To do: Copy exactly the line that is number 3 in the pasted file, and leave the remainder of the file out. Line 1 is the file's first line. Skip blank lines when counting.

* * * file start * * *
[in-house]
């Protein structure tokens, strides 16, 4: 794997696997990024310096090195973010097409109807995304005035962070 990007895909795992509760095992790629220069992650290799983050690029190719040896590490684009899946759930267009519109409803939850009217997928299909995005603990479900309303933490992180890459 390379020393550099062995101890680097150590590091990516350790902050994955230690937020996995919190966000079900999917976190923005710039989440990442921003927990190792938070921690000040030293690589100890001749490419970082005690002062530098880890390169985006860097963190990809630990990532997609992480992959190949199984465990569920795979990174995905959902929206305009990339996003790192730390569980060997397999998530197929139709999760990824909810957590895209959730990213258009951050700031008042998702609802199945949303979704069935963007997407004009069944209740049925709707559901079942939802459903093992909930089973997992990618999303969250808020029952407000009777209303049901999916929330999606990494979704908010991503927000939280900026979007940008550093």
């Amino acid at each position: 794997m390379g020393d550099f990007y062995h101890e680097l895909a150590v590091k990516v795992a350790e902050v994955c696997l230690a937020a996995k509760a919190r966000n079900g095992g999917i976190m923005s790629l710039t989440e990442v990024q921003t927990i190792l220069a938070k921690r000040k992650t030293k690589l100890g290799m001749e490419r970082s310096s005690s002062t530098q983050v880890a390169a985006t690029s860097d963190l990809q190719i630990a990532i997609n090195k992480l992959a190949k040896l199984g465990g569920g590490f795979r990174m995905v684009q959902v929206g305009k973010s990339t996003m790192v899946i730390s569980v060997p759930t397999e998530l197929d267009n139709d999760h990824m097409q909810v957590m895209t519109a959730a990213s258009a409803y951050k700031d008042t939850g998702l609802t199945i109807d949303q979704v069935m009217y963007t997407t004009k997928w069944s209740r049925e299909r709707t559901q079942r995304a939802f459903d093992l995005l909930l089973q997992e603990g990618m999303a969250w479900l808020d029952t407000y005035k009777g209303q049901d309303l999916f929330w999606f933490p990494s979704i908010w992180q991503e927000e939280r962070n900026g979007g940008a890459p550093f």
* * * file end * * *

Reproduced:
């Amino acid at each position: 794997m390379g020393d550099f990007y062995h101890e680097l895909a150590v590091k990516v795992a350790e902050v994955c696997l230690a937020a996995k509760a919190r966000n079900g095992g999917i976190m923005s790629l710039t989440e990442v990024q921003t927990i190792l220069a938070k921690r000040k992650t030293k690589l100890g290799m001749e490419r970082s310096s005690s002062t530098q983050v880890a390169a985006t690029s860097d963190l990809q190719i630990a990532i997609n090195k992480l992959a190949k040896l199984g465990g569920g590490f795979r990174m995905v684009q959902v929206g305009k973010s990339t996003m790192v899946i730390s569980v060997p759930t397999e998530l197929d267009n139709d999760h990824m097409q909810v957590m895209t519109a959730a990213s258009a409803y951050k700031d008042t939850g998702l609802t199945i109807d949303q979704v069935m009217y963007t997407t004009k997928w069944s209740r049925e299909r709707t559901q079942r995304a939802f459903d093992l995005l909930l089973q997992e603990g990618m999303a969250w479900l808020d029952t407000y005035k009777g209303q049901d309303l999916f929330w999606f933490p990494s979704i908010w992180q991503e927000e939280r962070n900026g979007g940008a890459p550093f």